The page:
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Bosse-de-nage - II

Shostakovich   (109 reviews)

Posted: 10/14/2011 | Comments: 0 | Rate:

Ah, the wonderful world of lo-fi black metal. One of the truly hit or miss genres, usually with many MANY more misses than hits.

Bosse-de-nage hail from the Bay Area of California. Not exactly a place I usually associate with grim, displeased people making noisy black metal. The weather itself would make it hard for me to be this angry all the time.....but I digress...

This is their second release, and by all looks of things, everything the band has done up to this point is truly DIY, right down to one take recordings seemingly done in a basement, and being released on a label that I believe might be their own, or at the very least run by a close friend. That kind of thing always scores points in my book, no matter what the music sounds like.

On this release, Bosse-de-nage have chosen to forgo the typical black and white saturated metal covers in favor of an almost 70's rock-ish red cover with a large bubble letter logo. A nice little jab to the eye of conformity. Musically, the band have firmly planted themselves in a section of black metal dominated by melody, even in the most intense passages. Even when the drums are blasting away full tilt, the guitars are ringing out mournfully, with lots of single notes and full chord strumming. The drums are mostly just a primitive 1-2 blast beat, and the vocals are shouted, emotional and tortured, rather than just being throaty rasps. The best sections of this album, however, are slow introductions to some of the songs, my favorite of which being the beginning to The Lampless Hours.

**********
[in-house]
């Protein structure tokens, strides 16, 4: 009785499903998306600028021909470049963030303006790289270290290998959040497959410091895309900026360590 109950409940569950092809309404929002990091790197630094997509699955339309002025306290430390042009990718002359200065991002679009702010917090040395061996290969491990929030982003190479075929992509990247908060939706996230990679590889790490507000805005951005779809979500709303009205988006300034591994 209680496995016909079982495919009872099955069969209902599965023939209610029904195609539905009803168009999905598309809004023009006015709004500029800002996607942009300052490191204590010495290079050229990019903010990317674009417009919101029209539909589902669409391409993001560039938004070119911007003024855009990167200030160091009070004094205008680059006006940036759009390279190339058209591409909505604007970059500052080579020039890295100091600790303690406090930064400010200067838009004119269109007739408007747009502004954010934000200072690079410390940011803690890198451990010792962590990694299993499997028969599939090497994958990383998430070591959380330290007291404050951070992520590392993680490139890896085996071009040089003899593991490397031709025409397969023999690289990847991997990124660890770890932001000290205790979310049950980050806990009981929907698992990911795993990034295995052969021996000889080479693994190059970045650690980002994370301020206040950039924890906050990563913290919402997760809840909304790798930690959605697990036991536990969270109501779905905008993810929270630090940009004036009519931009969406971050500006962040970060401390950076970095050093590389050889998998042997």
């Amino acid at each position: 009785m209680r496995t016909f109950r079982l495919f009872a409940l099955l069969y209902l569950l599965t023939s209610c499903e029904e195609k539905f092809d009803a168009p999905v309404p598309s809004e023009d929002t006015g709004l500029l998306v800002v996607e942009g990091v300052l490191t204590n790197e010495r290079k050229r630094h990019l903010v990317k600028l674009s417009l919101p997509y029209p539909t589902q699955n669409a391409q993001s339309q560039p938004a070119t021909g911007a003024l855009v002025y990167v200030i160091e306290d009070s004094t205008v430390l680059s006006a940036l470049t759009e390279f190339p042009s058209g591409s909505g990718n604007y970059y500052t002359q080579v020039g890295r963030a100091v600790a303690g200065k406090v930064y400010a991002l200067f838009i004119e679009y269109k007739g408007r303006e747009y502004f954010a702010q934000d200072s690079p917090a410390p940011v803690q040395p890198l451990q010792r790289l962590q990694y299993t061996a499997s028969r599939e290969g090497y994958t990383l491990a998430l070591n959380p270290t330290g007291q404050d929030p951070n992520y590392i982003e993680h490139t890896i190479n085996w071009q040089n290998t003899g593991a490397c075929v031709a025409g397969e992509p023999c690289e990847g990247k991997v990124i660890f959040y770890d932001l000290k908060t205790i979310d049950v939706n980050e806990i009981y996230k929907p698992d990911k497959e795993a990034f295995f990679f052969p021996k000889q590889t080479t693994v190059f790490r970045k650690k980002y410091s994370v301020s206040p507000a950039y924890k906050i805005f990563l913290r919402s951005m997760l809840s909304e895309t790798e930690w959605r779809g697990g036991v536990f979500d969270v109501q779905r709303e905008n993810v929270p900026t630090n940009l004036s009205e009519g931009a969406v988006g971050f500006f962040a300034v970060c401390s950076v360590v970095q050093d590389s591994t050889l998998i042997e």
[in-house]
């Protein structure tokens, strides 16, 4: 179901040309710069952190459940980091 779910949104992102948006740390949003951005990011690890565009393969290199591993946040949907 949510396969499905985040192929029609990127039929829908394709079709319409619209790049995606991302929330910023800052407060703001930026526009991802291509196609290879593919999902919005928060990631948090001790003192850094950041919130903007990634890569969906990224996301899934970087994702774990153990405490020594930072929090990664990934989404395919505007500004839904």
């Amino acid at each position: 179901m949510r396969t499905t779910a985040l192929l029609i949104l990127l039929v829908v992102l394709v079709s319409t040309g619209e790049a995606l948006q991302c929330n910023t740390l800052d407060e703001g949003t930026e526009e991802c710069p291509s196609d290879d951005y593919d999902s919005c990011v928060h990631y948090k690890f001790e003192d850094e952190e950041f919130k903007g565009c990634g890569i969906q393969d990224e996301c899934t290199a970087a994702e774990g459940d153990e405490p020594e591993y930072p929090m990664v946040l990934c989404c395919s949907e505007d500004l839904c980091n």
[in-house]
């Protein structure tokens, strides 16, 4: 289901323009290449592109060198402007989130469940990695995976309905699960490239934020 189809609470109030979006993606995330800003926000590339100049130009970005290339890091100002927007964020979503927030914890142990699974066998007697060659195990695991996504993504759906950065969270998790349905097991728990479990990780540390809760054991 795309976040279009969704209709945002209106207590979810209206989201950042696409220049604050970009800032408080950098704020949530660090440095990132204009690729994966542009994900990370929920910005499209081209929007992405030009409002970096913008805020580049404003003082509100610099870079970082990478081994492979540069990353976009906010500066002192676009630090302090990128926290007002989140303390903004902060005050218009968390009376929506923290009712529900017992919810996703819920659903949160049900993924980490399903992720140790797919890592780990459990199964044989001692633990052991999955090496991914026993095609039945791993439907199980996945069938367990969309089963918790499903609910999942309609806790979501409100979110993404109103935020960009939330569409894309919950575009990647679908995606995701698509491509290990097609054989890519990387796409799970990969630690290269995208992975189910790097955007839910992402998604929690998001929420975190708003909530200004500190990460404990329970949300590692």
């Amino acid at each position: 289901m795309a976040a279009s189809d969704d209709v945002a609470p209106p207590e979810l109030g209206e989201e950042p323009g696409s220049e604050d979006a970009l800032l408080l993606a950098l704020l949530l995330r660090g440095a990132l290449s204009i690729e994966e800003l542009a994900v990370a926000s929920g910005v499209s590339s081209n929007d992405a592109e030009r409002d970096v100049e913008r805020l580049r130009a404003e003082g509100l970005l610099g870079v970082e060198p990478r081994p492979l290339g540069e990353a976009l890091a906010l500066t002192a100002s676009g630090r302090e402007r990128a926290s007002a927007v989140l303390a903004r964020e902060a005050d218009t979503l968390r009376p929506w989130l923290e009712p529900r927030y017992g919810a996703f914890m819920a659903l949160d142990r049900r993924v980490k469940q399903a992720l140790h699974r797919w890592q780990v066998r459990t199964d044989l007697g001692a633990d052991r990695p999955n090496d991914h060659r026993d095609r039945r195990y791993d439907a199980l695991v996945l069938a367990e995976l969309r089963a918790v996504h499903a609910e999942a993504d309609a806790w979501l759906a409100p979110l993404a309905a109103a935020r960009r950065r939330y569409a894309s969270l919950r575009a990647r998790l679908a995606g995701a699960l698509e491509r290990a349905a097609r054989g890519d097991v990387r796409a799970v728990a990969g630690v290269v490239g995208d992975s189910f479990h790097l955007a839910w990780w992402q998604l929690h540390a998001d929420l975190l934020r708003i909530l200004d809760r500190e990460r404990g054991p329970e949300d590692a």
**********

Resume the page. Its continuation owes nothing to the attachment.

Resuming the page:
Though the band does strive for a professional aura, and clearly intends on creating their own sound, the dismal production and often long and bland songs keep this from standing out of the crowd all that much. You've heard this music before, I'm sure. During parts that drone on for minutes at a time, the drums tend to weaken and become very monotonous, as do the riffs. If the band was able to inject a little more variety, up the production value slightly, and strive to stay tight and on time, they could soon develop into something a little more distinguished and special.

Still though, hats off to a band who clearly plugs in and plays with everything they have.

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